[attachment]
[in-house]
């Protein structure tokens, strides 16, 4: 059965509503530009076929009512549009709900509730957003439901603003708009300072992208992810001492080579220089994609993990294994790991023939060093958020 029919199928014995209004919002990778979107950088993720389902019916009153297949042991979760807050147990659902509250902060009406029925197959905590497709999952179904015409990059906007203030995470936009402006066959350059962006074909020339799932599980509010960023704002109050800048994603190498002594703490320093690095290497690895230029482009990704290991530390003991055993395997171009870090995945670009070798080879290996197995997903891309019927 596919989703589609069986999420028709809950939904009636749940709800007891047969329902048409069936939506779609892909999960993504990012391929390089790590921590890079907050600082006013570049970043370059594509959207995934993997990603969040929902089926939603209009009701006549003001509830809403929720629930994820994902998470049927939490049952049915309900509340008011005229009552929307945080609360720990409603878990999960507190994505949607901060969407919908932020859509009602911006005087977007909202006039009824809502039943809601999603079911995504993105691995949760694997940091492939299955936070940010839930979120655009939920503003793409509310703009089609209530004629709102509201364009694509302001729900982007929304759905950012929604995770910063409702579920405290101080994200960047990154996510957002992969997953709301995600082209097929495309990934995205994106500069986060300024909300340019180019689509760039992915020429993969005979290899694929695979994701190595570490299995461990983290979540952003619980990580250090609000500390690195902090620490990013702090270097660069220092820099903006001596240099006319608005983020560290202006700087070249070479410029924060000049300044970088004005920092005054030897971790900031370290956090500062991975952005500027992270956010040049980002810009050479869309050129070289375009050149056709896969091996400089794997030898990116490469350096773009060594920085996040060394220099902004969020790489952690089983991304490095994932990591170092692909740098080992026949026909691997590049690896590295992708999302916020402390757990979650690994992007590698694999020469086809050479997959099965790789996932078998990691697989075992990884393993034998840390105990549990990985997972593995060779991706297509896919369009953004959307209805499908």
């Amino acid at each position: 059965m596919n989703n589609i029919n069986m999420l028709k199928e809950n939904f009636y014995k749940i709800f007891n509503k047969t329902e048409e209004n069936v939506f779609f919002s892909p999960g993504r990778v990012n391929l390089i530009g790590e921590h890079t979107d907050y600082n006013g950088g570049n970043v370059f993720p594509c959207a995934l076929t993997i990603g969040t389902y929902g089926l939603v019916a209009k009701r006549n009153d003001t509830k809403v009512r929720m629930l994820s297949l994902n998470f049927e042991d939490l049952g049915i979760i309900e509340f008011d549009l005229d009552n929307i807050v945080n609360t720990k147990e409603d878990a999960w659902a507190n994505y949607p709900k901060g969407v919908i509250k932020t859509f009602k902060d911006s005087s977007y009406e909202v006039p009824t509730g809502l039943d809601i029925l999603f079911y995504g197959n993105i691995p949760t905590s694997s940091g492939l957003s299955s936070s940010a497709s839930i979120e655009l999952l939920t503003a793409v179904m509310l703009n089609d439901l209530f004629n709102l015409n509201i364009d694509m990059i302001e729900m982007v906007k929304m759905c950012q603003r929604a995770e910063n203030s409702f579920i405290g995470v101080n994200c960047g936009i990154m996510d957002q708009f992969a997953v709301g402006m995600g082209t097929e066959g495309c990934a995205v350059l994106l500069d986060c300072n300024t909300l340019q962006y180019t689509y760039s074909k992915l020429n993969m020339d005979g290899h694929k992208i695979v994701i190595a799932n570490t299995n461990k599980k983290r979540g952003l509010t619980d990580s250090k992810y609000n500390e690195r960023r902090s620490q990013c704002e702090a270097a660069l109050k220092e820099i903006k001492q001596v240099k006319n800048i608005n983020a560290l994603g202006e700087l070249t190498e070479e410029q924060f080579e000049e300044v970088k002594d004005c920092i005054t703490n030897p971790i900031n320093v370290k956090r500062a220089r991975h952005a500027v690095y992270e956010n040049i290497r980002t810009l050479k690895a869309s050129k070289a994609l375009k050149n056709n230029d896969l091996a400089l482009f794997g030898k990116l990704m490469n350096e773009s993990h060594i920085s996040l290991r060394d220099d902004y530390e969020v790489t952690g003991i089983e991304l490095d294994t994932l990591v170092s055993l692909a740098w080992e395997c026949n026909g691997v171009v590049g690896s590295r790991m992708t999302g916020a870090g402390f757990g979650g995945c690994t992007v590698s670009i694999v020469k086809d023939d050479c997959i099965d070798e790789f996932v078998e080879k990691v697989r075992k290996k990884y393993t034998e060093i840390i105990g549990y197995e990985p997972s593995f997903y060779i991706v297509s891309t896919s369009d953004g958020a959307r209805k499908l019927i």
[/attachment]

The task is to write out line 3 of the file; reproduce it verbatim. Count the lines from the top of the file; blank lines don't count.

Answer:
């Amino acid at each position: 059965m596919n989703n589609i029919n069986m999420l028709k199928e809950n939904f009636y014995k749940i709800f007891n509503k047969t329902e048409e209004n069936v939506f779609f919002s892909p999960g993504r990778v990012n391929l390089i530009g790590e921590h890079t979107d907050y600082n006013g950088g570049n970043v370059f993720p594509c959207a995934l076929t993997i990603g969040t389902y929902g089926l939603v019916a209009k009701r006549n009153d003001t509830k809403v009512r929720m629930l994820s297949l994902n998470f049927e042991d939490l049952g049915i979760i309900e509340f008011d549009l005229d009552n929307i807050v945080n609360t720990k147990e409603d878990a999960w659902a507190n994505y949607p709900k901060g969407v919908i509250k932020t859509f009602k902060d911006s005087s977007y009406e909202v006039p009824t509730g809502l039943d809601i029925l999603f079911y995504g197959n993105i691995p949760t905590s694997s940091g492939l957003s299955s936070s940010a497709s839930i979120e655009l999952l939920t503003a793409v179904m509310l703009n089609d439901l209530f004629n709102l015409n509201i364009d694509m990059i302001e729900m982007v906007k929304m759905c950012q603003r929604a995770e910063n203030s409702f579920i405290g995470v101080n994200c960047g936009i990154m996510d957002q708009f992969a997953v709301g402006m995600g082209t097929e066959g495309c990934a995205v350059l994106l500069d986060c300072n300024t909300l340019q962006y180019t689509y760039s074909k992915l020429n993969m020339d005979g290899h694929k992208i695979v994701i190595a799932n570490t299995n461990k599980k983290r979540g952003l509010t619980d990580s250090k992810y609000n500390e690195r960023r902090s620490q990013c704002e702090a270097a660069l109050k220092e820099i903006k001492q001596v240099k006319n800048i608005n983020a560290l994603g202006e700087l070249t190498e070479e410029q924060f080579e000049e300044v970088k002594d004005c920092i005054t703490n030897p971790i900031n320093v370290k956090r500062a220089r991975h952005a500027v690095y992270e956010n040049i290497r980002t810009l050479k690895a869309s050129k070289a994609l375009k050149n056709n230029d896969l091996a400089l482009f794997g030898k990116l990704m490469n350096e773009s993990h060594i920085s996040l290991r060394d220099d902004y530390e969020v790489t952690g003991i089983e991304l490095d294994t994932l990591v170092s055993l692909a740098w080992e395997c026949n026909g691997v171009v590049g690896s590295r790991m992708t999302g916020a870090g402390f757990g979650g995945c690994t992007v590698s670009i694999v020469k086809d023939d050479c997959i099965d070798e790789f996932v078998e080879k990691v697989r075992k290996k990884y393993t034998e060093i840390i105990g549990y197995e990985p997972s593995f997903y060779i991706v297509s891309t896919s369009d953004g958020a959307r209805k499908l019927i």